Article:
Citizen Science Participation

Guests who participate in our Discover Alaska’s Whales tour play a significant role in gathering scientific data for various educational/research organizations, while at the same time enjoying whale watching as part of an exclusive group. This page outlines our science partners and the engaging tour activities that support their research.


Photo by Scott Ranger

Activity: Humpback Whale Observations

Lead Scientist: Suzie Teerlink, Ph.D.

The purpose of the activity: To collect humpback whale photo ID’s and corresponding data from existing platforms, to be used to help monitor humpback whales in the Juneau area. Photo identifications allow us to track individuals through time, estimate abundance, individual preferences in feeding locations, and document important life history information, such as frequency of calving.

These observations:

    1. Contribute important baseline data for monitoring humpback whales.
    2. Provide an opportunity for more directed research questions.
    3. Engage the public in the scientific process and give them hands-on experience with the data collection process.

Interested in learning more? Check out the 2021 Humpback Survey for a summary of whale sightings, or visit to see the data from our Gastineau Guiding trips.

Photo by Annie Macie

Activity: Orca Observations

Scientist: Research Associate, Josh D McInnes with Marine Mammal Research Unit Institute for Oceans and Fisheries, Aquatic Ecosystem Research Laboratory at University of British Columbia


The purpose of the activity: With three morphotypes of orca in Alaskan waters (resident, transient and offshore), we attempt to get photographs of the dorsal fin and saddle patch when we encounter orca.

These samples:

  1. Help identify and track Eastern Pacific Orca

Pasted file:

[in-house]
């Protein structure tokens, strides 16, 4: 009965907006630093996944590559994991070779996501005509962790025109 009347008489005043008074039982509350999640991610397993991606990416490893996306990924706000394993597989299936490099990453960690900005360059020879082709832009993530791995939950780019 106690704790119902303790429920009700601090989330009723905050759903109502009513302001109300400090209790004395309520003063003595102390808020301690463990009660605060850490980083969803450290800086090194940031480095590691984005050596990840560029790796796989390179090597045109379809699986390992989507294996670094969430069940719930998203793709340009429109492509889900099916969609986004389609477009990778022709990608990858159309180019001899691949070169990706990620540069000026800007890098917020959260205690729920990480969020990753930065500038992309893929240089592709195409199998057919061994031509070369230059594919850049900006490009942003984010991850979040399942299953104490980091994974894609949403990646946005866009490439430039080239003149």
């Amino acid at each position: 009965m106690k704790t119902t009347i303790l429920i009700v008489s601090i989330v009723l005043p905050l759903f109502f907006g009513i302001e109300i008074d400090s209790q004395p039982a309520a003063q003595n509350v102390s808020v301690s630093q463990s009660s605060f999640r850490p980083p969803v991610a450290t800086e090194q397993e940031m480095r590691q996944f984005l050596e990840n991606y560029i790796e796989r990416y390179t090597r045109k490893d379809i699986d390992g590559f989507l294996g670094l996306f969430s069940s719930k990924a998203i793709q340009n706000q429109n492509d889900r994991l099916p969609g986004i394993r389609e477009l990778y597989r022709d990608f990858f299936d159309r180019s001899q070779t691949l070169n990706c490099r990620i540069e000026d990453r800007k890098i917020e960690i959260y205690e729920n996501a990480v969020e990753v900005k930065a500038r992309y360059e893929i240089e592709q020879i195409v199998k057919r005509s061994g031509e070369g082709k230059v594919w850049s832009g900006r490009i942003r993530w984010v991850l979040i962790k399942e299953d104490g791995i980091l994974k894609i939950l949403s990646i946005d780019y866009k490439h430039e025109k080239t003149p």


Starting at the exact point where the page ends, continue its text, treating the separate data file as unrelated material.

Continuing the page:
2. Determine the individual orca coupled with the geographic location to determine their range and sometimes feeding behavior
  3. Identify which morphotypes are in Juneau waters (resident, transient, and offshore).

Interested in Learning More?Check out the Orca Observations from the 2021 season

Photo by Adriane Hornerbrink

Activity: Invasive Species Monitoring

Contact: Gary Freitag, M.S. Oceanography, Program Agent, Alaska Sea Grant Marine Advisory Program


The purpose of today’s activity: To monitor Southeast waters for the presence of the invasive European green crab and capture snapshots to record the number and types of animals released from the trap.

These monitoring efforts:

  1. Test Auke Bay waters for either the presence or absence of the invasive European green crab; they have been recently been found within 100 miles of the Alaskan boarder as zooplankton!
  2. Use photography to provide baseline data on the ecology of Auke Bay.
  3. Provide an opportunity to learn about some of the area’s ‘less popular’ marine animals.

Interested in learning more? Check out our European Green Crab & Subtidal Life Summary 2021

Photo by Adriane Hornerbrink

Activity: Piniped Entanglement in Marine Debris

Scientist: Kim Raum-Suryan, Pinniped Entanglement Group Coordinator, Co-Management, ESA Section 7


The purpose of the activity: To educate on the frequency of pinniped entanglement, and report any injured, entangled or dead marine mammals in the water or on the beach.

These observations:

  1. Assist in the observation and reporting of injured and/or entangled marine animals.
  2. Help in reducing the number of entangled animals
  3. Provide education to guests and community members about marine debris and pinniped entanglement in Alaska

Interested in Learning More? Check out our Steller Sea Lion Survey 2021 data.

All of the above activities are considered “citizen science”, which is scientific research conducted, in whole or in part, by amateur scientists or lay persons. The process of science (or citizen science) can be tedious at best; however, it is many small observations over time that can lead to significant truths. By participating in this tour, and its citizen science projects, you are contributing to a better understanding of the nature of Southeast Alaska.

Are you a researcher interested in our data? We’re happy to provide you with any of our data sets! Contact us at for more information.